Have you perhaps signed an arbitration agreement that sets forth a written understanding you have with your attorney regarding any future conflict that might arise regarding his or her legal representation or, alternatively, concerning any jointly engaged-in business relationship?
If so, did your attorney draft that provision?
And, if so, did he or she make reasoned efforts to ensure that you fully understood the dimensions and all relevant implications of that provision?
Here's what happened recently in a California case posing the question whether a legal malpractice claim against an attorney for improper billing could be filed as a lawsuit or, rather, was required to be arbitrated pursuant to an arbitration clause. That clause was executed in a business agreement inked between the plaintiff and the attorney, with the plaintiff's grievance relating to the lawyer's performance under that contract.
A California court of first instance tossed out the plaintiff/client's complaint, citing the arbitration clause in a relevant operating agreement. The court held that the clause mandated recourse to arbitration to settle any dispute between the parties.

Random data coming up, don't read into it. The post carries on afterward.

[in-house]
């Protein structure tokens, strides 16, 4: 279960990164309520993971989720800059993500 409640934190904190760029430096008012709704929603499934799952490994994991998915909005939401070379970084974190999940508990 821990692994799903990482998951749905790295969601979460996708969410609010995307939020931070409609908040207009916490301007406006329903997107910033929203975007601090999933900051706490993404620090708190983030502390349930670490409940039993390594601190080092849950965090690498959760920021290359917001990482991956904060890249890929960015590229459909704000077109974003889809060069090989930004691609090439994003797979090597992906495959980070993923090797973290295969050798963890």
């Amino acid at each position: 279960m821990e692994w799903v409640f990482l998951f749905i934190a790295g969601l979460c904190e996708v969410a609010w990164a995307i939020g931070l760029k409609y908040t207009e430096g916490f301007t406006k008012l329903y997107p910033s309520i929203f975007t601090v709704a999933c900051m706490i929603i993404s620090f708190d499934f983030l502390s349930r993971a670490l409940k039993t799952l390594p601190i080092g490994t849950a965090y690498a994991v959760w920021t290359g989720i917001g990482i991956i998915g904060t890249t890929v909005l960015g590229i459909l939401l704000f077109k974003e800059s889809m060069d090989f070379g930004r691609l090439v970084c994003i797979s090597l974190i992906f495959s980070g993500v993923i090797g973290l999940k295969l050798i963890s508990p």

A California appellate court overturned that ruling last month, stating that a legal action grounded in a malpractice claim could proceed as a lawsuit, notwithstanding the existence of an arbitration clause. The court found that it was not sufficiently clear whether the parties intended for all claims, including a malpractice complaint, to be subject to arbitration. Owing to that lack of clarity, the justices ruled that a plaintiff could not be compelled to arbitrate but, rather, could file a malpractice tort lawsuit.
One case commentator says that the court's ruling stresses a lawyer's duty to carefully draft an arbitration clause, underscoring that the attorney has a duty to ensure that a client fully comprehends what an arbitration agreement is and that a client sufficiently grasps what he or she "is giving up by agreeing to arbitrate."
If such is not the case, the court ruling shows, an attorney can become a named defendant in a legal malpractice lawsuit, regardless of the existence of an executed arbitration pact.